With it's slope shouldered, close-fitting bodice, wasp waist and extravagantly full skirt, Christian Dior's New Look of 1947 is one of the most distinct and recognizable silhouettes of the twentieth century. In contrast to early 1940s feminine dress, which borrowed heavily from masculine military uniforms, the New Look exaggerated the curves and contours of the feminine form. To create this idealized female body, the New Look relied on a rigid framework of strategically placed padding and boning, not to mention corsets and petticoats. The full skirts of the New Look required a tremendous amount of fabric, up to 15 yards in some cases! After the restrictions and rationing of the World War II years, the New Look was scandalous in its extravagant usage of raw materials and in its presentation of the female body. Though perceived as shockingly new, the New Look was actually a return to physical ideals of the later nineteenth century and a continuation of a trend interrupted by World War II. Despite these precedents, when it appeared in 1947, the New Look was a watershed moment in fashion. Though other silhouettes achieved popularity in the 1950s, the New Look informed (either negatively or positively) all subsequent fashionable silhouettes through the 1960s.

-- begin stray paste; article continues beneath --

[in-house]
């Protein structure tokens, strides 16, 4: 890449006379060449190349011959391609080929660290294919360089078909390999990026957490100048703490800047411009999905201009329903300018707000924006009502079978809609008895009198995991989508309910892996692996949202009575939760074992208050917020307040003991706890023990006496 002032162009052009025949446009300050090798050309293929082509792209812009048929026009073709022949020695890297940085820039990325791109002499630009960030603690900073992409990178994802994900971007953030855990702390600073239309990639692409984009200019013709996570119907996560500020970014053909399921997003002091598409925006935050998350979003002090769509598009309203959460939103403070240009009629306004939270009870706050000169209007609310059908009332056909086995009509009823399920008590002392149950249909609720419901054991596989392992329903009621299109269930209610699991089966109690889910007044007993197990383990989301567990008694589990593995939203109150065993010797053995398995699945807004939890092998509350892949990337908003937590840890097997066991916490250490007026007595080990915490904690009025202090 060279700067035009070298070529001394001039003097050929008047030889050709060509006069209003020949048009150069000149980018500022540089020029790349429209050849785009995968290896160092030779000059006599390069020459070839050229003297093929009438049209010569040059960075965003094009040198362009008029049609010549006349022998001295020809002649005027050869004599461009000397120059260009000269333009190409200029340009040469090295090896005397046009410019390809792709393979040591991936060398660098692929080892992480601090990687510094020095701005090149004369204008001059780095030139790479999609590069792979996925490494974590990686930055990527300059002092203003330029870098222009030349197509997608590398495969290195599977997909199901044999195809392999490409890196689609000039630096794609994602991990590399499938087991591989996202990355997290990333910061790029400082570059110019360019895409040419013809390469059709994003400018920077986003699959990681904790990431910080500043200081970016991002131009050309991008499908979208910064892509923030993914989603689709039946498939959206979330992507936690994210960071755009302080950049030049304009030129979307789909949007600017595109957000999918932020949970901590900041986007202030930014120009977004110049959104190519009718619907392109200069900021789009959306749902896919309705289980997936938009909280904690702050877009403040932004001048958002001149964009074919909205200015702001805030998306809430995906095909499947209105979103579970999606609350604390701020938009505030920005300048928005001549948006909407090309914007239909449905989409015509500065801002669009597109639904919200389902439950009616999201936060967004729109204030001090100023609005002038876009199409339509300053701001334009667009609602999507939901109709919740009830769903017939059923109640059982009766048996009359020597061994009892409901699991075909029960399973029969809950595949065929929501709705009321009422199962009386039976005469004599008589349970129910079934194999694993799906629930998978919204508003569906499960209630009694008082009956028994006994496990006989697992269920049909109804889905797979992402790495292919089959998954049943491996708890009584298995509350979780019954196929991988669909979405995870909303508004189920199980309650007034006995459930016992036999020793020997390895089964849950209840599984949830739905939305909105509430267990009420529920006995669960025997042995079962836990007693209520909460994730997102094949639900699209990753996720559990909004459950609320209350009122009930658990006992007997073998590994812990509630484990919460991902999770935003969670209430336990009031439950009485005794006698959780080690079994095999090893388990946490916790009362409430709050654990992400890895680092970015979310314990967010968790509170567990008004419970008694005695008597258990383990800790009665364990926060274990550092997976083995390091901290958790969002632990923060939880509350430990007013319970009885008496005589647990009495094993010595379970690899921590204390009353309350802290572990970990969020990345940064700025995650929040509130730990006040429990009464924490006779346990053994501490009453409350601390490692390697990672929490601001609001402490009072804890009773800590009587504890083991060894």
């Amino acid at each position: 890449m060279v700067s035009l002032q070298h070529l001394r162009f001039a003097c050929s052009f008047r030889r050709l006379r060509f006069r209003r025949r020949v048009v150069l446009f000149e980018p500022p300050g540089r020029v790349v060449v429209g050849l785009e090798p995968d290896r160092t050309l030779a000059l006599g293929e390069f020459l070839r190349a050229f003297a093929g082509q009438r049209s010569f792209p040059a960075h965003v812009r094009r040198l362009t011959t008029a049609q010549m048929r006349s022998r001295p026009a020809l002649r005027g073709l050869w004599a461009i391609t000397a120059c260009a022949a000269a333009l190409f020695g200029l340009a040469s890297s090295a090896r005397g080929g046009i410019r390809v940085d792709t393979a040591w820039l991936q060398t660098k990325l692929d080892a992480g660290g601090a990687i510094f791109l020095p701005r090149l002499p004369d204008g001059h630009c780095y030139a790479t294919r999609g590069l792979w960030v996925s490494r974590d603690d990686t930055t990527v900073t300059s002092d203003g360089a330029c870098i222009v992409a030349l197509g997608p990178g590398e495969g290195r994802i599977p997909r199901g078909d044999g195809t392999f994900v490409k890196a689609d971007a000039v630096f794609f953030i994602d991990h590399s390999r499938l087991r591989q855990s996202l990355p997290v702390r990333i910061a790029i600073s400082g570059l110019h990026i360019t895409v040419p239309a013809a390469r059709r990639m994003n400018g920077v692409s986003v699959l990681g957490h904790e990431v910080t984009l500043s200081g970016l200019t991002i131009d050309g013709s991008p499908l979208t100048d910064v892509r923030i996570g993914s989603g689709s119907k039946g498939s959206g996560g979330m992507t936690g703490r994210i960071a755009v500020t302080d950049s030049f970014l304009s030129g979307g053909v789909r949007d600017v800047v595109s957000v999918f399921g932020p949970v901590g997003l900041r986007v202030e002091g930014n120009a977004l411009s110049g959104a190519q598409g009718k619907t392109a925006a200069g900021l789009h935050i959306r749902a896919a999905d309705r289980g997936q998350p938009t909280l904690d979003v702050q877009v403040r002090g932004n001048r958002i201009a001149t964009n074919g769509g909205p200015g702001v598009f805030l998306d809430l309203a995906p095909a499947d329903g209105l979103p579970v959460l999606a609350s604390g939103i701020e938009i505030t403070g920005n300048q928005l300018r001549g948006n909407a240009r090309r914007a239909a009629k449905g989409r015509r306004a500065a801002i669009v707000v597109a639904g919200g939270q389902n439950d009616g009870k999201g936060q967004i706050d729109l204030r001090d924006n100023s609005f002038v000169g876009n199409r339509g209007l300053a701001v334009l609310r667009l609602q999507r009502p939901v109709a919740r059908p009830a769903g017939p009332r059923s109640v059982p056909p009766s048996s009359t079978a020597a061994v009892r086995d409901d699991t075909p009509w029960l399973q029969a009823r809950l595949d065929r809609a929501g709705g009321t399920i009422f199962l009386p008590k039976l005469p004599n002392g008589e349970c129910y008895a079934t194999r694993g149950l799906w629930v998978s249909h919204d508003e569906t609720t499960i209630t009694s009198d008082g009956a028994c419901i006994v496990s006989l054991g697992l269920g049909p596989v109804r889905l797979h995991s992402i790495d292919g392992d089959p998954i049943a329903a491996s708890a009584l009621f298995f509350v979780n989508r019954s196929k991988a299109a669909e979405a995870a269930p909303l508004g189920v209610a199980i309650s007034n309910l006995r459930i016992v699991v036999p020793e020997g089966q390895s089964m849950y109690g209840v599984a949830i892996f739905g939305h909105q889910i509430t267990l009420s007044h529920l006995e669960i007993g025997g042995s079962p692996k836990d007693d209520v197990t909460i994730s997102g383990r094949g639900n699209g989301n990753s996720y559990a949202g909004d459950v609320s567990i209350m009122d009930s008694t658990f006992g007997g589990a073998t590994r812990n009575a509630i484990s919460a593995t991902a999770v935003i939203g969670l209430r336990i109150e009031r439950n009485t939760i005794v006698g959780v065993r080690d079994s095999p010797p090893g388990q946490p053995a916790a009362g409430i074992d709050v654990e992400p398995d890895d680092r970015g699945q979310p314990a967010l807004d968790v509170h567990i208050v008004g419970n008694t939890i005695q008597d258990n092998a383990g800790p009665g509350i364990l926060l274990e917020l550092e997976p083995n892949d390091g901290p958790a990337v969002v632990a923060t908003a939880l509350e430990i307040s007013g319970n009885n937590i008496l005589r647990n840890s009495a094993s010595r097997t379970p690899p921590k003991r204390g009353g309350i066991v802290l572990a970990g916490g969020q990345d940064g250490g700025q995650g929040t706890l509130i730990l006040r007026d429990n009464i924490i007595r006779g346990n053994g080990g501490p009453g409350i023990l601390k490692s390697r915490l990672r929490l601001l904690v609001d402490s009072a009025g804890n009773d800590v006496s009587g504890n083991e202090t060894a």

The signature ensemble of the New Look was the Bar suit. A two-piece suit consisting of a pale, fitted jacket with narrow waist, padded hips and a black, mid-calf, knife pleated skirt--the famous mid-1950s image by Willy Maywald often serves as visual shorthand for the New Look. Though this suit was reportedly the best selling item from the first New Look collection, very few existing versions have found their way into museums. (If you happen to have a Bar suit hanging in the back of your closet, feel free to donate it to the FIDM Museum!) Though we don't have an original Bar suit in our collection, we are fortunate to have a replica Bar suit. Sewn from the original pattern pieces, it was donated to the FIDM Museum by Marc Bohan (then chief designer for Christian Dior) in 1981. Though many museums choose not to accession replica artifacts, we did so in the interest of research. Because we are affiliated with a teaching institution, this iconic garment is an important resource for students and faculty.